Every second Saturday of the month, 4 pm - Divine Liturgy in English of Sunday - Ukrainian Catholic Cathedral of the Holy Family, Duke Street, London W1K 5BQ. Followed by refreshments.
Next Liturgy: Saturday 9th September, 4pm

To purchase The Divine Liturgy: an Anthology for Worship (in English), order from the Sheptytsky Institute here, or the St Basil's Bookstore here.

To purchase the Divine Praises, the Divine Office of the Byzantine-Slav rite (in English), order from the Eparchy of Parma here.

The new catechism in English, Christ our Pascha, is available from the Eparchy of the Holy Family and the Society. Please email johnchrysostom@btinternet.com for details.




Thursday, 3 September 2009

St Odo: Change of Lifestyle Based on Humility and Austerity

The Vatican Information Service reports, 2nd September 2009:

In this morning's general audience, held in the Vatican's Paul VI Hall, the Pope resumed his series of catecheses on the great writers of the mediaeval Church in East and West. Focusing his remarks on St. Odo, Benedict XVI explained how the saint was born around the year 880, eventually becoming the second abbot of the famous abbey of Cluny. "From that centre of spiritual life, he was able to exercise a vast influence on the monasteries of the continent", fomenting a lifestyle and a spirituality inspired by the Rule of St. Benedict. He died in 942. The Pope mentioned some of the saint's virtues, highlighting his "patience, ... detachment from the world, zeal for souls, commitment to peace, ... observance of the commandments, concern for the poor, education of the young and respect for the elderly".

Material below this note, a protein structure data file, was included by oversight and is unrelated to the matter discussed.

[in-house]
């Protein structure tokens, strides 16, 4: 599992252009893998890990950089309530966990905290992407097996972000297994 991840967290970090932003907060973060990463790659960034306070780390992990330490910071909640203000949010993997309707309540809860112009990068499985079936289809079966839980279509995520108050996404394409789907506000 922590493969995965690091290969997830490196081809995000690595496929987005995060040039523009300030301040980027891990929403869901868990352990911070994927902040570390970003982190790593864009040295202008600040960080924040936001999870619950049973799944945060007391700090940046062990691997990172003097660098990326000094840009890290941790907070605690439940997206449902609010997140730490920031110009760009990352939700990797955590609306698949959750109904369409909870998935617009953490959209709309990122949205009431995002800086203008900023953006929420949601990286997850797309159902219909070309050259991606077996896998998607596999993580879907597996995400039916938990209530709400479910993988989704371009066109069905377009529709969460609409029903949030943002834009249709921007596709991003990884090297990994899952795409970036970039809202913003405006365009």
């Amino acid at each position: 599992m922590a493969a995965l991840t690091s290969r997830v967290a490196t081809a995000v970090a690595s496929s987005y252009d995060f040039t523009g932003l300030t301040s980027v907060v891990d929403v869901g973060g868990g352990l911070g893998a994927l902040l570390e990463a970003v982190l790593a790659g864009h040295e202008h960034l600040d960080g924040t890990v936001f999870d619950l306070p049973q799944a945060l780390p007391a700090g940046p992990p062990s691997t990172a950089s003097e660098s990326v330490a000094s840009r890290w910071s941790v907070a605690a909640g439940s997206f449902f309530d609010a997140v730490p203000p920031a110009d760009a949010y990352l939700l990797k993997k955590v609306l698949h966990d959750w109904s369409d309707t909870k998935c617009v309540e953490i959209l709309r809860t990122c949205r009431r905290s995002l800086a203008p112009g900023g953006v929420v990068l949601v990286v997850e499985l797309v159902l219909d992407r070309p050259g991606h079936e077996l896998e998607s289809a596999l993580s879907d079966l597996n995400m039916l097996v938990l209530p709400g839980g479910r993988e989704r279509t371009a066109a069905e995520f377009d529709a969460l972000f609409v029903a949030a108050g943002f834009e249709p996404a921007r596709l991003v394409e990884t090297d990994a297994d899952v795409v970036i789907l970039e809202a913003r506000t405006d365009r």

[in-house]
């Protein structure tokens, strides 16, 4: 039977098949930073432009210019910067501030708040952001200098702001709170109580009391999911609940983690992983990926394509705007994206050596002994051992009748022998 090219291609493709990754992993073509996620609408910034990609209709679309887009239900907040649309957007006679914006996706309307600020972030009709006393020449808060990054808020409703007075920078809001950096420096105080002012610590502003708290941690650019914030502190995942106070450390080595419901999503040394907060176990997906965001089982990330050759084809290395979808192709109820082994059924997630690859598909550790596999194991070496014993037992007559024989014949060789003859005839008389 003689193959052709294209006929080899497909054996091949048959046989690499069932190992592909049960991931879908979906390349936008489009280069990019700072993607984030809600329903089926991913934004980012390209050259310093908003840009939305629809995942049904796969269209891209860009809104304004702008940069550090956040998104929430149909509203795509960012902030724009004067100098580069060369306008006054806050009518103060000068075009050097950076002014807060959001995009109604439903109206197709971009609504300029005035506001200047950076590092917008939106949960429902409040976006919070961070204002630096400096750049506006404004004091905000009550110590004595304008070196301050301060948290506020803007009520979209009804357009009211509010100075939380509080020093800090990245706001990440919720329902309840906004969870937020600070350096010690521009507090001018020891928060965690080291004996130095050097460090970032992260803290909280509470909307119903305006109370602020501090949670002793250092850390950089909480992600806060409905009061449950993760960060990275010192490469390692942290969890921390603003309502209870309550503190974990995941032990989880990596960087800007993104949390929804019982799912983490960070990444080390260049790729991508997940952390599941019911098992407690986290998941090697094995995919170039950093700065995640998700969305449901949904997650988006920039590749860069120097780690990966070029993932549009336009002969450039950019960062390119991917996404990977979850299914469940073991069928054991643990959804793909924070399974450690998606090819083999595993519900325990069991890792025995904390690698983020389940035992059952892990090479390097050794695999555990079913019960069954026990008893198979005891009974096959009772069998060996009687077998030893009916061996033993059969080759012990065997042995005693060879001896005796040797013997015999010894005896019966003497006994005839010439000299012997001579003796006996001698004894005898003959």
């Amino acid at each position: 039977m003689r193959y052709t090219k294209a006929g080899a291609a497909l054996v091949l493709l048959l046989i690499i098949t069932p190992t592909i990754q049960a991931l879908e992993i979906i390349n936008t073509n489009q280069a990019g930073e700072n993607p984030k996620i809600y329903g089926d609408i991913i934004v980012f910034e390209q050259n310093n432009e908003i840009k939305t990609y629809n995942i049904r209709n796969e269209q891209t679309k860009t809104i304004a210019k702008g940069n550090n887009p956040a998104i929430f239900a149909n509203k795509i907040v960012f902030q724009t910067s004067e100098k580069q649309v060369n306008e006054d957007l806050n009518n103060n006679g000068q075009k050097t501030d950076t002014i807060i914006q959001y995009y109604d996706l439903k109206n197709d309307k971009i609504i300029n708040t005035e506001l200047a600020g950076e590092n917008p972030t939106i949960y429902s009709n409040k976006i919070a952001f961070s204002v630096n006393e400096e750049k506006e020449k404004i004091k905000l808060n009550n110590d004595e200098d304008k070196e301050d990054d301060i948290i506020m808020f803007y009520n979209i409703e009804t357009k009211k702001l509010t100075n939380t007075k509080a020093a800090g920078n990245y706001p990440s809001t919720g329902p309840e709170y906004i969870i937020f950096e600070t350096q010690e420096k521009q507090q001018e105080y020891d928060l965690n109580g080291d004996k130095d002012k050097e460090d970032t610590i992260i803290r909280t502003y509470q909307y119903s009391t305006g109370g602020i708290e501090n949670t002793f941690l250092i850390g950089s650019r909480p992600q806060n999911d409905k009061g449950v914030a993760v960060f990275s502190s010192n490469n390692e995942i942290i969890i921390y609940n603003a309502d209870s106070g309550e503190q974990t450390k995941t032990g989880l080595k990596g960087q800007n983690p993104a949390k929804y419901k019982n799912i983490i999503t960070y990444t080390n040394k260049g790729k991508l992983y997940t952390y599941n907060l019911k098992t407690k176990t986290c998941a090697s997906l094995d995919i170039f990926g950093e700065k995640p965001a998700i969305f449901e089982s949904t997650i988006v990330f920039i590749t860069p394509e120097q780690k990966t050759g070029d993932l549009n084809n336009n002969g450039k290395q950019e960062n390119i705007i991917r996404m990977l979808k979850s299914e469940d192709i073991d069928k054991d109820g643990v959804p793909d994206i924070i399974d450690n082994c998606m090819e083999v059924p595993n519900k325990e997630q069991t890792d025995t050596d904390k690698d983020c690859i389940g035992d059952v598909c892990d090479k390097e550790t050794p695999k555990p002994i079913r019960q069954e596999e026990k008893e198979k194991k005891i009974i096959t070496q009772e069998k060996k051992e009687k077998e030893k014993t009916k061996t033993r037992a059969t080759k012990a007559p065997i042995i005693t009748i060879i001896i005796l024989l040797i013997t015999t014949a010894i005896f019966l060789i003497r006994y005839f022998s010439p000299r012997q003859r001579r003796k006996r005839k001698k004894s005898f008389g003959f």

"One aspect that merits particular attention is the devotion to the Body and Blood of Christ which Odo - in the face of a widespread negligence that he vigorously deplored -cultivated with conviction. He was, in fact, firmly convinced of the real presence of the Body and Blood of the Lord under the Eucharistic species, by virtue of the 'substantial' conversion of the bread and wine". St. Odo said that "only those who are spiritually united to Christ can worthily receive His Eucharistic Body; in any other case, eating His flesh and drinking His blood would not be beneficial, but harmful".

The Holy Father highlighted how "St. Odo was a true spiritual guide, both for the monks and for the faithful of his time. Faced with the 'immensity of vices' spread throughout society, the remedy he proposed ... was that of a radical change of lifestyle founded upon humility, austerity, detachment from the ephemeral and adherence to the eternal". With "the profound goodness of his soul, Odo diffused around him the joy with which he himself was filled. ... Through his resolute activities he nourished in the monks, and in the lay faithful of his time, a desire to proceed rapidly along the path of Christian perfection".

Benedict XVI concluded his remarks by expressing the hope that "the goodness of St. Odo, the joy that derives from faith, ... may touch our hearts and that we too may discover the source of happiness that comes from the goodness of God".

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